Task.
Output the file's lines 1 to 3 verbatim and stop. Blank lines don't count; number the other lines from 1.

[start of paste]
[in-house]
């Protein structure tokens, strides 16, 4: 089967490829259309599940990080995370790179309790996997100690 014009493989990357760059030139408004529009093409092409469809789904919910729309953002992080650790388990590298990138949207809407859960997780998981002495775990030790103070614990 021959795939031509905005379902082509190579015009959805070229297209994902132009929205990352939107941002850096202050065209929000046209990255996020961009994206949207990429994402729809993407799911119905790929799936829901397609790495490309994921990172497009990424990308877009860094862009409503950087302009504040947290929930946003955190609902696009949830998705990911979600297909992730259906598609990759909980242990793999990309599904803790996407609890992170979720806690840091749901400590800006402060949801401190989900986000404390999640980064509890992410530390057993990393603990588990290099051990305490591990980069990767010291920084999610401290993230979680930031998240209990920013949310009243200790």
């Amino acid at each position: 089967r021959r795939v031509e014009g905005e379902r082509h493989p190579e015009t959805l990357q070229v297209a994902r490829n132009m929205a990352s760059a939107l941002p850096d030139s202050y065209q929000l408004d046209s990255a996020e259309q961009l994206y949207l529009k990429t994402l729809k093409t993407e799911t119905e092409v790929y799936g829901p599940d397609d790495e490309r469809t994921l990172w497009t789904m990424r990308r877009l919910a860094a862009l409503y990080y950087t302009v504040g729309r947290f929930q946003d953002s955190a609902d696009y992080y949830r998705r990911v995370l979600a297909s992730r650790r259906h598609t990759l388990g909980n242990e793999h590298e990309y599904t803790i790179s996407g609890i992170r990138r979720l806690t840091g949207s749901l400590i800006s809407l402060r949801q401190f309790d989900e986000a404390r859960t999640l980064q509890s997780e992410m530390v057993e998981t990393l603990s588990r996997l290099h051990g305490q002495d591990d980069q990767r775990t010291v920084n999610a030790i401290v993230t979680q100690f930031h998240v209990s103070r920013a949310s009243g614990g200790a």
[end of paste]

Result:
[in-house]
């Protein structure tokens, strides 16, 4: 089967490829259309599940990080995370790179309790996997100690 014009493989990357760059030139408004529009093409092409469809789904919910729309953002992080650790388990590298990138949207809407859960997780998981002495775990030790103070614990 021959795939031509905005379902082509190579015009959805070229297209994902132009929205990352939107941002850096202050065209929000046209990255996020961009994206949207990429994402729809993407799911119905790929799936829901397609790495490309994921990172497009990424990308877009860094862009409503950087302009504040947290929930946003955190609902696009949830998705990911979600297909992730259906598609990759909980242990793999990309599904803790996407609890992170979720806690840091749901400590800006402060949801401190989900986000404390999640980064509890992410530390057993990393603990588990290099051990305490591990980069990767010291920084999610401290993230979680930031998240209990920013949310009243200790």
């Amino acid at each position: 089967r021959r795939v031509e014009g905005e379902r082509h493989p190579e015009t959805l990357q070229v297209a994902r490829n132009m929205a990352s760059a939107l941002p850096d030139s202050y065209q929000l408004d046209s990255a996020e259309q961009l994206y949207l529009k990429t994402l729809k093409t993407e799911t119905e092409v790929y799936g829901p599940d397609d790495e490309r469809t994921l990172w497009t789904m990424r990308r877009l919910a860094a862009l409503y990080y950087t302009v504040g729309r947290f929930q946003d953002s955190a609902d696009y992080y949830r998705r990911v995370l979600a297909s992730r650790r259906h598609t990759l388990g909980n242990e793999h590298e990309y599904t803790i790179s996407g609890i992170r990138r979720l806690t840091g949207s749901l400590i800006s809407l402060r949801q401190f309790d989900e986000a404390r859960t999640l980064q509890s997780e992410m530390v057993e998981t990393l603990s588990r996997l290099h051990g305490q002495d591990d980069q990767r775990t010291v920084n999610a030790i401290v993230t979680q100690f930031h998240v209990s103070r920013a949310s009243g614990g200790a």